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The Cost Of Women's Rights In Northwest Pakistan

Jul 19, 2012
Originally published on July 19, 2012 8:31 pm

Earlier this month, 25-year-old Farida Afridi, who ran an organization that provides information for women about their rights, was gunned down in the street, near the city of Peshawar in northwest Pakistan. No one has been arrested for this killing. In all likelihood no one will be.

On July 4, Afridi was leaving her home to go to her office in Peshawar. What happened next shocked the local community, says Zar Ali Khan, who heads a consortium of activist groups in Peshawar.

"When she was coming from her home early in the morning at 6 a.m., she was intercepted by two motorcyclists," Ali Khan says.

The men on the motorcycles pulled out guns. This was something that Afridi had been warned about, many times, he says.

Three years ago, Afridi created SAWERA, or the Society for Appraisal and Woman Empowerment in Rural Areas. She gave lectures and provided information on women's rights. But in the process, she caught the attention of some in northwest Pakistan who didn't like her message.

"They had warned her not to go and work for the empowerment of women, for the rights of women," Ali Khan says.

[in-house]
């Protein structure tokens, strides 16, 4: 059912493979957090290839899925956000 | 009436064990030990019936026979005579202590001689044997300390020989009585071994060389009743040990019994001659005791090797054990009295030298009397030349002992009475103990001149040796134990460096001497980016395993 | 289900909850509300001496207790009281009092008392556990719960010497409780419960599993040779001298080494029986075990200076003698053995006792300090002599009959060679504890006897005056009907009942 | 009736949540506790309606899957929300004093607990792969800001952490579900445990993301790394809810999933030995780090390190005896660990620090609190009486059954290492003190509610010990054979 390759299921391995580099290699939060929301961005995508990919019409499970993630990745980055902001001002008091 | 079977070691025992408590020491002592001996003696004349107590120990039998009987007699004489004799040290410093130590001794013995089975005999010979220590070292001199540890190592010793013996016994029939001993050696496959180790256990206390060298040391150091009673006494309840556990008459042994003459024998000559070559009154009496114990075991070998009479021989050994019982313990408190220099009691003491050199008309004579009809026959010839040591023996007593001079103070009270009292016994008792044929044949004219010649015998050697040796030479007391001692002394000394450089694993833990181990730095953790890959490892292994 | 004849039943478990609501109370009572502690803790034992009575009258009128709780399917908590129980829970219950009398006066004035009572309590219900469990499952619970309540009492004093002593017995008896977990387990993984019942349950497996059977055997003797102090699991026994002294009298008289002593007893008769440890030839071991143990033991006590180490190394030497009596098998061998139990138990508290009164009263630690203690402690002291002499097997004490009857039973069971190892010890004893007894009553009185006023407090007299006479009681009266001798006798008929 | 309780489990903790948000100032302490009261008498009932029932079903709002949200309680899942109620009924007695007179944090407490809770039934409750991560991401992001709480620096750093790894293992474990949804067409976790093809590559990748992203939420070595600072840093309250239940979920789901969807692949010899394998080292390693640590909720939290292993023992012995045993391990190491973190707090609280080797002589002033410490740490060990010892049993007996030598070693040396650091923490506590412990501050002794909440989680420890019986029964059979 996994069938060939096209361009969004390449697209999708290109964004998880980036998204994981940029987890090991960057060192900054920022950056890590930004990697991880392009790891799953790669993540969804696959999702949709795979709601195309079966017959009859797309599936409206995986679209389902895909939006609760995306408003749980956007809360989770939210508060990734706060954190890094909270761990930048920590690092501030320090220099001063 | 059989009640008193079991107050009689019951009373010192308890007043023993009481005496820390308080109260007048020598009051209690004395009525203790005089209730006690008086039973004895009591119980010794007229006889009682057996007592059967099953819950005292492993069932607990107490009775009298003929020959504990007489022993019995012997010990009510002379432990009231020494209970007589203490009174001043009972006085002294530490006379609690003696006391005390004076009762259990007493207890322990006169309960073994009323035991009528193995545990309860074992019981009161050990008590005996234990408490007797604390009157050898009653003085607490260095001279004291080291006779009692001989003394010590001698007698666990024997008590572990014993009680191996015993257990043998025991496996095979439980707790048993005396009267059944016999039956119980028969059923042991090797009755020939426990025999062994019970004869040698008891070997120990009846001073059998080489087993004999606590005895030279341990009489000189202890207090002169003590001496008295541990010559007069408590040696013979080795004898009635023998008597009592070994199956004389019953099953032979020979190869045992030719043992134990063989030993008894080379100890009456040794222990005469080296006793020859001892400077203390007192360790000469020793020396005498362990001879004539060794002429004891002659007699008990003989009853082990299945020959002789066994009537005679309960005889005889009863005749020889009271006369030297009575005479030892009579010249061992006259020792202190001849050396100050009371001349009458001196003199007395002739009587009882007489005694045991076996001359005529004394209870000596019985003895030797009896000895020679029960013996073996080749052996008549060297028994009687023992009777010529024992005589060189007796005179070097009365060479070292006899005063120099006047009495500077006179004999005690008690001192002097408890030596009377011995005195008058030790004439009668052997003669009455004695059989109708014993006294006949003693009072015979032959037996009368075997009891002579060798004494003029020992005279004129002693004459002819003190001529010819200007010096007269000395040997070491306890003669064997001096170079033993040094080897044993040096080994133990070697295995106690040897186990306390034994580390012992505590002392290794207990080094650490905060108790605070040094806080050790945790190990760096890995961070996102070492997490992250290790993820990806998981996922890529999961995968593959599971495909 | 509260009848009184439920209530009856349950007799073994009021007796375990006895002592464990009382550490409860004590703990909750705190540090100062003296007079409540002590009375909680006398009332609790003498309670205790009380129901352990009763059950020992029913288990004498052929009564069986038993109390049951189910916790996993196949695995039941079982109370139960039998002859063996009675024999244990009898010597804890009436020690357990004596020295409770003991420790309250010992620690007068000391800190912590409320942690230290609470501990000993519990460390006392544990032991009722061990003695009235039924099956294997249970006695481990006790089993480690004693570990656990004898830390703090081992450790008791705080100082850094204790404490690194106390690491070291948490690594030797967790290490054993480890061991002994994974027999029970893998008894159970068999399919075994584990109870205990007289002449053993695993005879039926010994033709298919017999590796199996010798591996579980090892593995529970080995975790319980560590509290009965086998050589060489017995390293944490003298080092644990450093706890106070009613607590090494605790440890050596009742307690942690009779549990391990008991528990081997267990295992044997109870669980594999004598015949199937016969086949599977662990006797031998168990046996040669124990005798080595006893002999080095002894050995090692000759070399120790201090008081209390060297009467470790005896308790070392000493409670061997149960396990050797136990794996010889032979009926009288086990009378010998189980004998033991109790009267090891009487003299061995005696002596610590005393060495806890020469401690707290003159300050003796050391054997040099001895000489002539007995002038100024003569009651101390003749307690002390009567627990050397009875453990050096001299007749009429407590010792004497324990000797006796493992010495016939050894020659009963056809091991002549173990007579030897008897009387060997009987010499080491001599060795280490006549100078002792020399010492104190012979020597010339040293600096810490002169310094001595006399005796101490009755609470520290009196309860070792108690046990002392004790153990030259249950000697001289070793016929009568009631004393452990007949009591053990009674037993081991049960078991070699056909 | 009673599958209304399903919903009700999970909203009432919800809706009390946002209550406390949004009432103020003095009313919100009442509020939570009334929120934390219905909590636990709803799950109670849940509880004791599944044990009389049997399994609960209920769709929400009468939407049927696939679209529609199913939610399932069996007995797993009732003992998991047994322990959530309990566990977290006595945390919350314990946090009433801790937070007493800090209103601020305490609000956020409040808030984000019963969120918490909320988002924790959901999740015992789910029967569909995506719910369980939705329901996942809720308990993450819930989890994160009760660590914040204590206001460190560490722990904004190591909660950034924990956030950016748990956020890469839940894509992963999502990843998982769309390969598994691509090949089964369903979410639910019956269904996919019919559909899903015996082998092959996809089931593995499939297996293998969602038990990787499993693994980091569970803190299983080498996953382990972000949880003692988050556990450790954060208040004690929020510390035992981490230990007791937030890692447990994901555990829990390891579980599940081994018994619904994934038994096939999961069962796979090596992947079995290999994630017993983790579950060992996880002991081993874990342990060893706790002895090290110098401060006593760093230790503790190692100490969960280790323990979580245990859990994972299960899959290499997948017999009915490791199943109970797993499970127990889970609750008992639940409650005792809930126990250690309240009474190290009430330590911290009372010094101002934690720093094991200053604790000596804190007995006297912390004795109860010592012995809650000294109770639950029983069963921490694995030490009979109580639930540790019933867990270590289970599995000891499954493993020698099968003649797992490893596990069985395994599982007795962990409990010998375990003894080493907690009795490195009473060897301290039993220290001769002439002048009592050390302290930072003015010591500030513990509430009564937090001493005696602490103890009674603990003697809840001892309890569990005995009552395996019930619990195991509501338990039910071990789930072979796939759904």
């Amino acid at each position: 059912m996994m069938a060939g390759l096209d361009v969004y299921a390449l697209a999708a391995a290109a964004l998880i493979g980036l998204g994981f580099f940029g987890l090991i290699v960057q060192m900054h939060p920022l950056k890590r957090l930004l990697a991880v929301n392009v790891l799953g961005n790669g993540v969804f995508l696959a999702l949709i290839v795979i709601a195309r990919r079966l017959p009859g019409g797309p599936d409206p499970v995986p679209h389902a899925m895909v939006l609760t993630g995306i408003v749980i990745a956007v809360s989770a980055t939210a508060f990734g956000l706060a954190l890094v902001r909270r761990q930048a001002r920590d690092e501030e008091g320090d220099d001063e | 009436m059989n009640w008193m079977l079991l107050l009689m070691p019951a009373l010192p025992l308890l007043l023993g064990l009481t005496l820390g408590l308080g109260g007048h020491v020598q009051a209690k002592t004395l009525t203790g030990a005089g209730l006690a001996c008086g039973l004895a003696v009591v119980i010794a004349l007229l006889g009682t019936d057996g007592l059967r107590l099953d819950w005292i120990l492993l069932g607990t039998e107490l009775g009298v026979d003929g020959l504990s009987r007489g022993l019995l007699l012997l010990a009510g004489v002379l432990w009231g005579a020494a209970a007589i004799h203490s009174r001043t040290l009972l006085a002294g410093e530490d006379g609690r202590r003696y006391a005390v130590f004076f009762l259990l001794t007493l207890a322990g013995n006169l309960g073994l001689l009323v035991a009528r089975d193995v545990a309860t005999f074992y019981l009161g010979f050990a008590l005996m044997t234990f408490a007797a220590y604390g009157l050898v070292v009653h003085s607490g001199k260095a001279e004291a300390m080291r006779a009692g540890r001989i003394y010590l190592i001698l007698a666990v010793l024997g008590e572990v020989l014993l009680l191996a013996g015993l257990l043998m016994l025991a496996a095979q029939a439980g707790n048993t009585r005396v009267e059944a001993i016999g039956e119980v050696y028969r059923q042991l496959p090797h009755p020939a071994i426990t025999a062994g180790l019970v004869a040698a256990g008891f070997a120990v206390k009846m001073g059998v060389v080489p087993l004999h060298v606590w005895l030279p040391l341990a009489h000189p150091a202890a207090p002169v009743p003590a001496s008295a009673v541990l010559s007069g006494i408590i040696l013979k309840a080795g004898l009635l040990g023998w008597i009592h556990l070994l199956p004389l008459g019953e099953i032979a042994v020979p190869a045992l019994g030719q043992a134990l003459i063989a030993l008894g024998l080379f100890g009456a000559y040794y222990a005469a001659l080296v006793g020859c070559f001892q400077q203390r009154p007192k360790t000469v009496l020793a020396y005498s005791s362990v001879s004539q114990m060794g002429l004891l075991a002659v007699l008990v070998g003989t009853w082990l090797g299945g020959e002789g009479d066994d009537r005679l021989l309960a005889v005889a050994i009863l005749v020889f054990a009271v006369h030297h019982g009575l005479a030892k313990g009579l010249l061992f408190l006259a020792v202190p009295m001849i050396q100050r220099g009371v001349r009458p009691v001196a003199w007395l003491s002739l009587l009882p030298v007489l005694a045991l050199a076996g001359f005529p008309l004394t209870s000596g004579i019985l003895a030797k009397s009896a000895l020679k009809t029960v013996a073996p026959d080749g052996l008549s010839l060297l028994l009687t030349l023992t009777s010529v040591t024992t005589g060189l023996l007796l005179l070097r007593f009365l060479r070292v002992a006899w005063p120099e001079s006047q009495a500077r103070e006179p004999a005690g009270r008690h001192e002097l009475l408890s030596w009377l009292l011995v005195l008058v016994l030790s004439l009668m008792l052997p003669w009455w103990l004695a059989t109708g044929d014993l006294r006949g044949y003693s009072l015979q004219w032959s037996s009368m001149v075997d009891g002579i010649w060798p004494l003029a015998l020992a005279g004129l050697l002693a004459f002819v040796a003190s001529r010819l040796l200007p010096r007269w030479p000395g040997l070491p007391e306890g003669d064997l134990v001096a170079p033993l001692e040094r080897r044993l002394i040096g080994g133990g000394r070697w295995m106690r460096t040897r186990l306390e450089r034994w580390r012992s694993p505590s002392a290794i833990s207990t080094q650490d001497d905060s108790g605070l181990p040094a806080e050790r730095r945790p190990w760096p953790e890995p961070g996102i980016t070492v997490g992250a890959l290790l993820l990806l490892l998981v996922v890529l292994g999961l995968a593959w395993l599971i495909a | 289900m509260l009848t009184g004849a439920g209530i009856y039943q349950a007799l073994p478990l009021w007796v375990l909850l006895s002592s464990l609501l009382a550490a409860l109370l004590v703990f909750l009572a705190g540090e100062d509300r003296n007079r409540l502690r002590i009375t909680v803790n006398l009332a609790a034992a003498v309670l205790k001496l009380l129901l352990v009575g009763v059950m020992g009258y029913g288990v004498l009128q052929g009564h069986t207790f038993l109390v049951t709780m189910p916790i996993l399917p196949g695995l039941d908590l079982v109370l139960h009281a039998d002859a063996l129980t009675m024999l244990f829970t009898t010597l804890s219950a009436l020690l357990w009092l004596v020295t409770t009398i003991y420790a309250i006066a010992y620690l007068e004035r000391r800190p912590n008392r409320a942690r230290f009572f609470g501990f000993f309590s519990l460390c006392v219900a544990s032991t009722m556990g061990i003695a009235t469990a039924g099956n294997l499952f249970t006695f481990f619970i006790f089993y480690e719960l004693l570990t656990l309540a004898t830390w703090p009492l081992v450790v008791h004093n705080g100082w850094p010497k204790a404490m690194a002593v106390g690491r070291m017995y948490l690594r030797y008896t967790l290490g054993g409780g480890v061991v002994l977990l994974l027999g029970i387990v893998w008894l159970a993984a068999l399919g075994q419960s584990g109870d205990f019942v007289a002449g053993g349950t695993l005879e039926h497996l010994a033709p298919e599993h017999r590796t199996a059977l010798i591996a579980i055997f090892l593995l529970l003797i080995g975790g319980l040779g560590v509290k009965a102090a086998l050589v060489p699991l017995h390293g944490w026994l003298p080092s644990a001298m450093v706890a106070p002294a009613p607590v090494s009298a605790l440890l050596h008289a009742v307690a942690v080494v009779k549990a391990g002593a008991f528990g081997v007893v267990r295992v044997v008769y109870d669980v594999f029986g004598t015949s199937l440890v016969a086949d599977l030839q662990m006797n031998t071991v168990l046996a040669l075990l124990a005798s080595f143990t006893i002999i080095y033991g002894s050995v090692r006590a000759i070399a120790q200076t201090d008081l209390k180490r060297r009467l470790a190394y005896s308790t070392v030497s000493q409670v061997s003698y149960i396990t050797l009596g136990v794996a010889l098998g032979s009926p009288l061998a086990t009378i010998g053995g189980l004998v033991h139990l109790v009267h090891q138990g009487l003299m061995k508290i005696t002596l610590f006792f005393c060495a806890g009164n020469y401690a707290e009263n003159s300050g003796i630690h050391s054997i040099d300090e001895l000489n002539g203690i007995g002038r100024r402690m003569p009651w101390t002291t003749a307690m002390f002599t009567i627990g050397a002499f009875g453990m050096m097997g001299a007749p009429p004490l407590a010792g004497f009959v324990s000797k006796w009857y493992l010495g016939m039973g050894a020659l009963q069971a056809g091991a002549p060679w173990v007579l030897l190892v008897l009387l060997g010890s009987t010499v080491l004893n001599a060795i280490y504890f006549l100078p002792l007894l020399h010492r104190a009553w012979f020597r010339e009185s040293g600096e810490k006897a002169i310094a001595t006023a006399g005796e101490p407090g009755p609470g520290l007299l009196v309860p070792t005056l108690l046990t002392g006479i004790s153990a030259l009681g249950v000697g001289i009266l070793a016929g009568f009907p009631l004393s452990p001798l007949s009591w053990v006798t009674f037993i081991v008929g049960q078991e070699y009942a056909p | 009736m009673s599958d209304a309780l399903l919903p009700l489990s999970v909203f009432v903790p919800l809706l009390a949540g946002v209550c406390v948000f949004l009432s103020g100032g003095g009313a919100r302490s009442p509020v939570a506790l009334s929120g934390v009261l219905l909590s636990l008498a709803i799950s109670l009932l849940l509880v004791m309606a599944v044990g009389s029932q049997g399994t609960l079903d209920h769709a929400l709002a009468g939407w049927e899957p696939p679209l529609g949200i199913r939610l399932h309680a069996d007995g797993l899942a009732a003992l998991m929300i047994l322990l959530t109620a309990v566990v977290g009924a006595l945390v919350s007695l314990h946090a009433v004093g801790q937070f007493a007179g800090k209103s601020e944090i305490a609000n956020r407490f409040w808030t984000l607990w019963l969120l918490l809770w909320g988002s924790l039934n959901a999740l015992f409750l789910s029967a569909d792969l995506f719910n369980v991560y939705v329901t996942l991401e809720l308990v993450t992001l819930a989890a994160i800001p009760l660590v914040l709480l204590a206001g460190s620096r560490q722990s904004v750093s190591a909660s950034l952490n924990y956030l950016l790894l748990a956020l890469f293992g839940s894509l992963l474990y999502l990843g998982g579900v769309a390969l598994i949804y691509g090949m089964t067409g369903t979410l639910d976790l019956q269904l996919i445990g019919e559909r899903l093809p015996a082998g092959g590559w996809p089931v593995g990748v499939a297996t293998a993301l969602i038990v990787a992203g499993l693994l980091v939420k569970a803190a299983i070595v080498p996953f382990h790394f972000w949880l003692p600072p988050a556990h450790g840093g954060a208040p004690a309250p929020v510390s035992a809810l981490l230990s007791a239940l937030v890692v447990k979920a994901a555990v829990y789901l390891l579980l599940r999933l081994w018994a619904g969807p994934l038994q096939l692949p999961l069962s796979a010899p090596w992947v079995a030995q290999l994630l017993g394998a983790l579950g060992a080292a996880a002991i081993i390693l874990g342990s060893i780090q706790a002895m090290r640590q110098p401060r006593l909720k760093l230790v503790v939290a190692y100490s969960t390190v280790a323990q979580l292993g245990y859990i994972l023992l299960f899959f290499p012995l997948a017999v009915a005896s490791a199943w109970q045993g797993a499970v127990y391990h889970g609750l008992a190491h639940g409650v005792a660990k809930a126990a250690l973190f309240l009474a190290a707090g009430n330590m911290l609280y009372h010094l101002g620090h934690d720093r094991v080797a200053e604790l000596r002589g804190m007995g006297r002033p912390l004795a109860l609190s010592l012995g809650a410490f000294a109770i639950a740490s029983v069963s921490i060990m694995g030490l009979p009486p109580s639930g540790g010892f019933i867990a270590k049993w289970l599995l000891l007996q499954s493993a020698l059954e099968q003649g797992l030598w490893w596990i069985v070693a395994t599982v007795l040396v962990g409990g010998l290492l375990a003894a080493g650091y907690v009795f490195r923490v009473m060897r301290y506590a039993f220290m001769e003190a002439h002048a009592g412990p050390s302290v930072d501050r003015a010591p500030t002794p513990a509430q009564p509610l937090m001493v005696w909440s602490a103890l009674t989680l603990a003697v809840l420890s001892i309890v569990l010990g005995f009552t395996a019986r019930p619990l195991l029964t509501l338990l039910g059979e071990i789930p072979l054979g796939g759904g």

There were at least a dozen warnings. Then came the attack.

'Enemies Are Around Us'

The men on the motorcycles opened fire. Afridi was hit five times in the head and chest areas. The motorcyclists sped off.

So far no one has claimed responsibility for the killing. But when Ali Khan sat in mourning with Afridi's father, he said he asked him who he thought had carried out the killing.

"I put the question, 'Who killed her?' And he said, 'You know and I know well. Our enemies are around us,' " Ali Khan says.

Members of Afridi's family and their larger tribe believe militants with links to both al-Qaida and the Pakistani Taliban were responsible.

This area of northwest Pakistan does not come under the jurisdiction of the federal government or its constitution. What that means is that there are no Pakistani police. It's what Ali Khan calls a human-rights-free and democracy-free zone.

"No human rights is here, no constitutional rights is here, no democratic rights is here," Ali Khan says.

Afridi's group worked for the empowerment of women in the tribal areas of northwest Pakistan.

"Essentially, we are asking about the women having fundamental access to resource," says Dr. Farzana Bari, a professor of gender studies at Quaid-i-Azam University in Islamabad. "That means education, good health, ability to work, economically independent, and make choices for themselves, you know, for their own lives."